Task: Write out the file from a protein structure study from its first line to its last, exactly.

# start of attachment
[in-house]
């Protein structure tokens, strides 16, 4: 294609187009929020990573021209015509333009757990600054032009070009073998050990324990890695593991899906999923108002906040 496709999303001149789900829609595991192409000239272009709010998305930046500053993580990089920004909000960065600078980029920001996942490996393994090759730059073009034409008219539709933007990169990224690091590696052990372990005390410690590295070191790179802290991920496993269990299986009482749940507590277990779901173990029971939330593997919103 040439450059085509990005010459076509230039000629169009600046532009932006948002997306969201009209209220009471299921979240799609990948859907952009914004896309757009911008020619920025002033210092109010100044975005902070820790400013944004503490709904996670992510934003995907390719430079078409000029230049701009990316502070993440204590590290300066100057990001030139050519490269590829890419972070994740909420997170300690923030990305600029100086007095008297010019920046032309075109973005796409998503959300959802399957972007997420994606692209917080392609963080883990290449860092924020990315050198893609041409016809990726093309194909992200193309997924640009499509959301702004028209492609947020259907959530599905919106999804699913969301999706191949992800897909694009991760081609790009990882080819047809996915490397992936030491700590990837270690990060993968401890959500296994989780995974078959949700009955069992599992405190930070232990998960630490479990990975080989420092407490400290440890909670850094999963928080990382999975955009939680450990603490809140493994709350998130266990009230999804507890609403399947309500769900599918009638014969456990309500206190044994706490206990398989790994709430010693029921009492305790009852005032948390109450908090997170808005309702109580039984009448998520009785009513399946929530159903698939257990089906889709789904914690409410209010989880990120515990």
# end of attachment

[in-house]
């Protein structure tokens, strides 16, 4: 294609187009929020990573021209015509333009757990600054032009070009073998050990324990890695593991899906999923108002906040 496709999303001149789900829609595991192409000239272009709010998305930046500053993580990089920004909000960065600078980029920001996942490996393994090759730059073009034409008219539709933007990169990224690091590696052990372990005390410690590295070191790179802290991920496993269990299986009482749940507590277990779901173990029971939330593997919103 040439450059085509990005010459076509230039000629169009600046532009932006948002997306969201009209209220009471299921979240799609990948859907952009914004896309757009911008020619920025002033210092109010100044975005902070820790400013944004503490709904996670992510934003995907390719430079078409000029230049701009990316502070993440204590590290300066100057990001030139050519490269590829890419972070994740909420997170300690923030990305600029100086007095008297010019920046032309075109973005796409998503959300959802399957972007997420994606692209917080392609963080883990290449860092924020990315050198893609041409016809990726093309194909992200193309997924640009499509959301702004028209492609947020259907959530599905919106999804699913969301999706191949992800897909694009991760081609790009990882080819047809996915490397992936030491700590990837270690990060993968401890959500296994989780995974078959949700009955069992599992405190930070232990998960630490479990990975080989420092407490400290440890909670850094999963928080990382999975955009939680450990603490809140493994709350998130266990009230999804507890609403399947309500769900599918009638014969456990309500206190044994706490206990398989790994709430010693029921009492305790009852005032948390109450908090997170808005309702109580039984009448998520009785009513399946929530159903698939257990089906889709789904914690409410209010989880990120515990």